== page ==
New Quad-output DC-DC Regulators from Analog Devices Can Be Paralleled for 4.8ADecember 13, 2019 by Gary Elinoff
The LTM4668 and LTM4668A accept 2.7V to 17V inputs and produce four parallelable 1.2A outputs.
The new µModules from Analog Devices incorporate all the necessary inductors, power FETs, switching controllers, and support components into 6.25mm x 6.25mm x 2.1mm BGA packages.
For applications that demand more than 1.2A, the four sections of the quad µModules can be paralleled, supplying up to 4.8A.
LTM4668A. Image from Analog Devices
The only external components required are the bulk input and output capacitors and the resistors that set output voltages. By replacing so many separate components with one very small package, the new devices will likely simplify manufacturing and reduce both board space and BOM requirements.
Block diagram of LTM4668. Image from Analog Devices
ADI believes that this will make the new µModules a great choice for OEMs building telecom, networking, and industrial applications.
In a typical application of the LTM4668A, the resistors attached to points VFB1 through VFB4 determine the output voltages.
Typical application of LTM4668A; 5V to 17V input, quad 1.5V, 1.8V, 2.5V, and 3.3V. Image from Analog Devices
The picture is similar for the LTM4668.
Aside from output voltage ranges, the principal difference between the devices is the typical switching frequencies of 1.0MHz for the LTM4668 and 2.25MHz for the LTM4668A. For applications with switching noise sensitivity, both μModules can be synchronized to an external clock.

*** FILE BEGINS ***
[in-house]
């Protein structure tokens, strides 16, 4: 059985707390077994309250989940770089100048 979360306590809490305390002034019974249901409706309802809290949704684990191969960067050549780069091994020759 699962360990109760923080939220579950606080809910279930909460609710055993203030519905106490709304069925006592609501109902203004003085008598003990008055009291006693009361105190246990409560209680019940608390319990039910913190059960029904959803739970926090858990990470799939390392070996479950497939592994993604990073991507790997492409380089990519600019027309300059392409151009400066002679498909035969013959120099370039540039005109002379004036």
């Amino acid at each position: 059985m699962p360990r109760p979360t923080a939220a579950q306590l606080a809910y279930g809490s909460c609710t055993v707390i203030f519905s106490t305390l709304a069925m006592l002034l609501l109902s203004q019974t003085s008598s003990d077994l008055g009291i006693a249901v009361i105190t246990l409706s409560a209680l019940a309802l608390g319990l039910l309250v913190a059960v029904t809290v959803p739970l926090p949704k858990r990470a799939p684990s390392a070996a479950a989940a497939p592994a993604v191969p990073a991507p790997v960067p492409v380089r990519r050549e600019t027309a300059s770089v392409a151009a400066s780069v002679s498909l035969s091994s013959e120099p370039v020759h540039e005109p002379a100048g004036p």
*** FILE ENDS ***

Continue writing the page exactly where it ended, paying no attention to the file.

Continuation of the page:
LTM4668A. Image from Analog Devices
Acceptable frequency ranges for the LT4668 are from 500kHz to 1.5 MHz; for the LT4668A, frequency ranges span from 1.5MHz to 3MHz.
Burst Mode Operation
During periods of low load demand under burst mode operation, the power MOSFETs operate only intermittently. This is an important capability for applications where power conservation is a key design goal.
In sleep mode, the device partially shuts down because the very light load needs are satisfied by the charge of the output capacitor. If all four channels are in sleep mode, the µModule draws only 8µA.
Pulse-skipping Mode Operation
Pulse-skipping mode operation may be appropriate for applications in which intermediate currents are desired and where low output ripple is paramount.
Burst mode operation and pulse-skip mode efficiency; VIN = 12V, VOUT = 1.5V, fS = 1MHz. Image from Analog Devices
This method does sacrifice some efficiency when compared to burst mode.
Multi-channel Parallel Operation
As described, it is possible to combine the four sections to produce a 4.8A output. Two sections can be combined to produce 2.4A, and the two other sections can be combined to produce another 2.4A output. Or, three can be combined to produce 3.6A, leaving the last as a 1.2A output.
2+2 and a 4-channels parallel concept schematics for clock phasing. Image from Analog Devices
In the example illustrated on the top of the above image, creating two 2.4A outputs involves channel 1 controlling channel 2 and channel 4 controlling channel 3. Below, channel 1 controls the other three channels to effect a 4.8A output.
Evaluation Kit and Demo Manual
Analog Devices offers the DC2785A-A, an evaluation kit for the LTM4668 µModule. The company describes it as “an easy way to evaluate the performance of the LTM4668.”
The DC2785A-A. Image from Analog Devices
Around the Industry
Texas Instruments offers its LP8758-E0, a quad converter with an input voltage range of 2.6V to 5.5V. Output voltages from 0.6V to 3.36V are also possible with an output current of 4A.
The MAX77812 from Maxim offers four outputs with a total maximum output of 20A. The input voltage range is 2.6V to 5.5V, and the output can range from 0.250V to 1.525V in steps of 5mV.